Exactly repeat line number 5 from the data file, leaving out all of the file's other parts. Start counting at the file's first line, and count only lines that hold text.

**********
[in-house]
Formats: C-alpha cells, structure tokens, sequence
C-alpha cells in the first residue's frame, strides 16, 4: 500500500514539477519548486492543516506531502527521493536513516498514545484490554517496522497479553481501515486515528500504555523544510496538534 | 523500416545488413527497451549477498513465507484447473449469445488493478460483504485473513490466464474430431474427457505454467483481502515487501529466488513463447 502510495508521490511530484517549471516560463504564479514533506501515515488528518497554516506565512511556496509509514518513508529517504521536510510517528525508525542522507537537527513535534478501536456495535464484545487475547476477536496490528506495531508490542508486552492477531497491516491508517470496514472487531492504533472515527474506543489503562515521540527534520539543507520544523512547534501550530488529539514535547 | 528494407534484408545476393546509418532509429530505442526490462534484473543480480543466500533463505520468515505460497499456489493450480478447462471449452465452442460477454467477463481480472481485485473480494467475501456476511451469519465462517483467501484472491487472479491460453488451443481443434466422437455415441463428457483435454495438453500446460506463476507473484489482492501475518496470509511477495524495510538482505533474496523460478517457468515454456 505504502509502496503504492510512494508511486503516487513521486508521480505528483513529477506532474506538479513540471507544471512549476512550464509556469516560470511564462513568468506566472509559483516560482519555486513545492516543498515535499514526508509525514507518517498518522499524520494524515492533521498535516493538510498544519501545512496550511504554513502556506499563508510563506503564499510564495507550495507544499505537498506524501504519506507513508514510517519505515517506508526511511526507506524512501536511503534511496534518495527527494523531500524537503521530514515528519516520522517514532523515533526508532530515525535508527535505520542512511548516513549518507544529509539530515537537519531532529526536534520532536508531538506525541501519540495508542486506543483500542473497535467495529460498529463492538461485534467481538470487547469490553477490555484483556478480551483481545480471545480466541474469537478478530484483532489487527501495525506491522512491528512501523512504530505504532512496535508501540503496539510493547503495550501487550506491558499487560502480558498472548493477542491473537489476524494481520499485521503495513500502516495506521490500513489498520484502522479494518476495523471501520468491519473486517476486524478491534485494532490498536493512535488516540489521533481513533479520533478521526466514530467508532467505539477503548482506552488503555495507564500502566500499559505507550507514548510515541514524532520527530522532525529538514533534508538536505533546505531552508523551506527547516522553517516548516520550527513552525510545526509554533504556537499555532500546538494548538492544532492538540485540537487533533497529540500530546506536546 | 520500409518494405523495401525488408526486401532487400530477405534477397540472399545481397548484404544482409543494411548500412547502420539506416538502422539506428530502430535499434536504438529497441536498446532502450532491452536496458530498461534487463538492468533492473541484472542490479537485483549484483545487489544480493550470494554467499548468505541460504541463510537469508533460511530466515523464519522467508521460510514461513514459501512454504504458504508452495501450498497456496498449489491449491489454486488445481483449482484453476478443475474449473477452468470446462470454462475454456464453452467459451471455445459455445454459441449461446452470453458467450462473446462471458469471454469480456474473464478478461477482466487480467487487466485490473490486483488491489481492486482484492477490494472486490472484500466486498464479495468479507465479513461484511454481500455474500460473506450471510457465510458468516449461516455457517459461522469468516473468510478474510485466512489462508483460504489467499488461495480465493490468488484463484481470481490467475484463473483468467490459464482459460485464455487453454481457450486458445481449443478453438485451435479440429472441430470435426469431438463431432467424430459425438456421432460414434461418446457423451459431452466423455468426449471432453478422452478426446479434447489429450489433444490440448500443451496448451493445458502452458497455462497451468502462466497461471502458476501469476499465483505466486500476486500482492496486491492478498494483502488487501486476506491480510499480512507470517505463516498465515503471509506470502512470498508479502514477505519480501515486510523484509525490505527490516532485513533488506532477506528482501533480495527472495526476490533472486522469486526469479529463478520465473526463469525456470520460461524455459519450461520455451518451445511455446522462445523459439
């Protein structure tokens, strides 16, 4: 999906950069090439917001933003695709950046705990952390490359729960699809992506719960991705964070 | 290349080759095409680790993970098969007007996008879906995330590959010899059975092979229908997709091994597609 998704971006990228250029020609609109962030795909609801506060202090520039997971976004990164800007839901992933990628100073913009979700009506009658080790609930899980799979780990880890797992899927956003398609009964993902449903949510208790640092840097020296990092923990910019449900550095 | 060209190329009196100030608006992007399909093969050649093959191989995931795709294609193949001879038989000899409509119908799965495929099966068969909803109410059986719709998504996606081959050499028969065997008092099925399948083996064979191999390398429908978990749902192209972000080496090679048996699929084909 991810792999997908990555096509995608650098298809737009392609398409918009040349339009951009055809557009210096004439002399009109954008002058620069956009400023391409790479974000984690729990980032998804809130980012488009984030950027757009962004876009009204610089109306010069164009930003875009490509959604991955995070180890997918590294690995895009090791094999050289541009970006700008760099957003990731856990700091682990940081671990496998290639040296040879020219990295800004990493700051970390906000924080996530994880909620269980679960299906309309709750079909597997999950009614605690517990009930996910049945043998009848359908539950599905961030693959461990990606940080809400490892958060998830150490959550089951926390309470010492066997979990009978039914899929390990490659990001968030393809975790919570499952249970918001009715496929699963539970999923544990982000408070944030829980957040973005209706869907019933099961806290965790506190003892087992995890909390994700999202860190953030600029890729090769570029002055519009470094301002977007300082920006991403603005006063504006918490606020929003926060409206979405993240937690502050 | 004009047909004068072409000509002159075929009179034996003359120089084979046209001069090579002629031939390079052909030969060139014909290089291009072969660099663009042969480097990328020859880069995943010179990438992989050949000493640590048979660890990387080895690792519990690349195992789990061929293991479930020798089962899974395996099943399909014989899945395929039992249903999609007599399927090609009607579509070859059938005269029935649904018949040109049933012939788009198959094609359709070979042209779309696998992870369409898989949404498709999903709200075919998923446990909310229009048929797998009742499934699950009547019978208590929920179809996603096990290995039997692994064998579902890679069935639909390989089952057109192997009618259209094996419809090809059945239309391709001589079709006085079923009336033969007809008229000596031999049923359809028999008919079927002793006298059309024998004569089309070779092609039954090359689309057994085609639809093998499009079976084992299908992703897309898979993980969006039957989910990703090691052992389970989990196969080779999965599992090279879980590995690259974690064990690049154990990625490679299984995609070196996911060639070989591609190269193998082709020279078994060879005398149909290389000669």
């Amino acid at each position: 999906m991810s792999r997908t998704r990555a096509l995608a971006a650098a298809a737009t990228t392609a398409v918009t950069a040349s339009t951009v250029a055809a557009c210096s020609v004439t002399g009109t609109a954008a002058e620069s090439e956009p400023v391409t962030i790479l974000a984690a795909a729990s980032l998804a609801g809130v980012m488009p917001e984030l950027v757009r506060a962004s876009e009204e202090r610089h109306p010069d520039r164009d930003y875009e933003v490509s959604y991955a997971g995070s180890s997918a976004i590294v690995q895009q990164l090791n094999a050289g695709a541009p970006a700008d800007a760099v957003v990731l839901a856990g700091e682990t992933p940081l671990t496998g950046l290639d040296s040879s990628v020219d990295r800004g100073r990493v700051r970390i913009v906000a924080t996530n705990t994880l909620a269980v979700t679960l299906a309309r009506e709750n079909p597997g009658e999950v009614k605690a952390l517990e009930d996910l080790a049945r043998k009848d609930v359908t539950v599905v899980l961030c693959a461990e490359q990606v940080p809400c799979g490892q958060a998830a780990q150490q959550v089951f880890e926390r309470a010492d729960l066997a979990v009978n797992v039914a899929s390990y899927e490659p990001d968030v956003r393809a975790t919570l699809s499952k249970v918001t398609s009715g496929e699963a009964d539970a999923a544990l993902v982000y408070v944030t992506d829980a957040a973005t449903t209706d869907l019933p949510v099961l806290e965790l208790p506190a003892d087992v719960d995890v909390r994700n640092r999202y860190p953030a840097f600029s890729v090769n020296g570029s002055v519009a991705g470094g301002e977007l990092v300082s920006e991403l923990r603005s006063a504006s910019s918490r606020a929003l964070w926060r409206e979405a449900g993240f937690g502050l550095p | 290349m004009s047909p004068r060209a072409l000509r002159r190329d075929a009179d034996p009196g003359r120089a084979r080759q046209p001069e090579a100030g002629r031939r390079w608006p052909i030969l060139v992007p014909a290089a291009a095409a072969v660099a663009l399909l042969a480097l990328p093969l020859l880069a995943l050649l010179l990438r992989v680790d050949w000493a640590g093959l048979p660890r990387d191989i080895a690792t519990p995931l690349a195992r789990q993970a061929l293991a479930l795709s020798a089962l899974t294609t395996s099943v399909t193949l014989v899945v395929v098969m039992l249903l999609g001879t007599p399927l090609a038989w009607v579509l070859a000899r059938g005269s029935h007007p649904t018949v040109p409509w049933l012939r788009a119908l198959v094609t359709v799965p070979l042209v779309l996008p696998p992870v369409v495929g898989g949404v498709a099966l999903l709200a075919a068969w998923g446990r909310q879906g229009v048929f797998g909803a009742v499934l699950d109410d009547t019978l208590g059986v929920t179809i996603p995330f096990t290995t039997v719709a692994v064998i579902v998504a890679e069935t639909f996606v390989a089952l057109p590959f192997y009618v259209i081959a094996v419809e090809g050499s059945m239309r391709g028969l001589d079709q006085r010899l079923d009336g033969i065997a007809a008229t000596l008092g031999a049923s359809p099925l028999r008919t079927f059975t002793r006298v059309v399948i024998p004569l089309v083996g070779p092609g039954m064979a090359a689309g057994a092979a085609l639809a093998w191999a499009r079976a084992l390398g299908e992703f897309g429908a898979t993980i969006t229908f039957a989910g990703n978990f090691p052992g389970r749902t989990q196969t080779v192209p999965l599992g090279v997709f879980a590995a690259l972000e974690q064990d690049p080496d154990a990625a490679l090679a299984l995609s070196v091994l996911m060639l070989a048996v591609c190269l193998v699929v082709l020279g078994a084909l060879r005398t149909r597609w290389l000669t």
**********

């Amino acid at each position: 999906m991810s792999r997908t998704r990555a096509l995608a971006a650098a298809a737009t990228t392609a398409v918009t950069a040349s339009t951009v250029a055809a557009c210096s020609v004439t002399g009109t609109a954008a002058e620069s090439e956009p400023v391409t962030i790479l974000a984690a795909a729990s980032l998804a609801g809130v980012m488009p917001e984030l950027v757009r506060a962004s876009e009204e202090r610089h109306p010069d520039r164009d930003y875009e933003v490509s959604y991955a997971g995070s180890s997918a976004i590294v690995q895009q990164l090791n094999a050289g695709a541009p970006a700008d800007a760099v957003v990731l839901a856990g700091e682990t992933p940081l671990t496998g950046l290639d040296s040879s990628v020219d990295r800004g100073r990493v700051r970390i913009v906000a924080t996530n705990t994880l909620a269980v979700t679960l299906a309309r009506e709750n079909p597997g009658e999950v009614k605690a952390l517990e009930d996910l080790a049945r043998k009848d609930v359908t539950v599905v899980l961030c693959a461990e490359q990606v940080p809400c799979g490892q958060a998830a780990q150490q959550v089951f880890e926390r309470a010492d729960l066997a979990v009978n797992v039914a899929s390990y899927e490659p990001d968030v956003r393809a975790t919570l699809s499952k249970v918001t398609s009715g496929e699963a009964d539970a999923a544990l993902v982000y408070v944030t992506d829980a957040a973005t449903t209706d869907l019933p949510v099961l806290e965790l208790p506190a003892d087992v719960d995890v909390r994700n640092r999202y860190p953030a840097f600029s890729v090769n020296g570029s002055v519009a991705g470094g301002e977007l990092v300082s920006e991403l923990r603005s006063a504006s910019s918490r606020a929003l964070w926060r409206e979405a449900g993240f937690g502050l550095p | 290349m004009s047909p004068r060209a072409l000509r002159r190329d075929a009179d034996p009196g003359r120089a084979r080759q046209p001069e090579a100030g002629r031939r390079w608006p052909i030969l060139v992007p014909a290089a291009a095409a072969v660099a663009l399909l042969a480097l990328p093969l020859l880069a995943l050649l010179l990438r992989v680790d050949w000493a640590g093959l048979p660890r990387d191989i080895a690792t519990p995931l690349a195992r789990q993970a061929l293991a479930l795709s020798a089962l899974t294609t395996s099943v399909t193949l014989v899945v395929v098969m039992l249903l999609g001879t007599p399927l090609a038989w009607v579509l070859a000899r059938g005269s029935h007007p649904t018949v040109p409509w049933l012939r788009a119908l198959v094609t359709v799965p070979l042209v779309l996008p696998p992870v369409v495929g898989g949404v498709a099966l999903l709200a075919a068969w998923g446990r909310q879906g229009v048929f797998g909803a009742v499934l699950d109410d009547t019978l208590g059986v929920t179809i996603p995330f096990t290995t039997v719709a692994v064998i579902v998504a890679e069935t639909f996606v390989a089952l057109p590959f192997y009618v259209i081959a094996v419809e090809g050499s059945m239309r391709g028969l001589d079709q006085r010899l079923d009336g033969i065997a007809a008229t000596l008092g031999a049923s359809p099925l028999r008919t079927f059975t002793r006298v059309v399948i024998p004569l089309v083996g070779p092609g039954m064979a090359a689309g057994a092979a085609l639809a093998w191999a499009r079976a084992l390398g299908e992703f897309g429908a898979t993980i969006t229908f039957a989910g990703n978990f090691p052992g389970r749902t989990q196969t080779v192209p999965l599992g090279v997709f879980a590995a690259l972000e974690q064990d690049p080496d154990a990625a490679l090679a299984l995609s070196v091994l996911m060639l070989a048996v591609c190269l193998v699929v082709l020279g078994a084909l060879r005398t149909r597609w290389l000669t």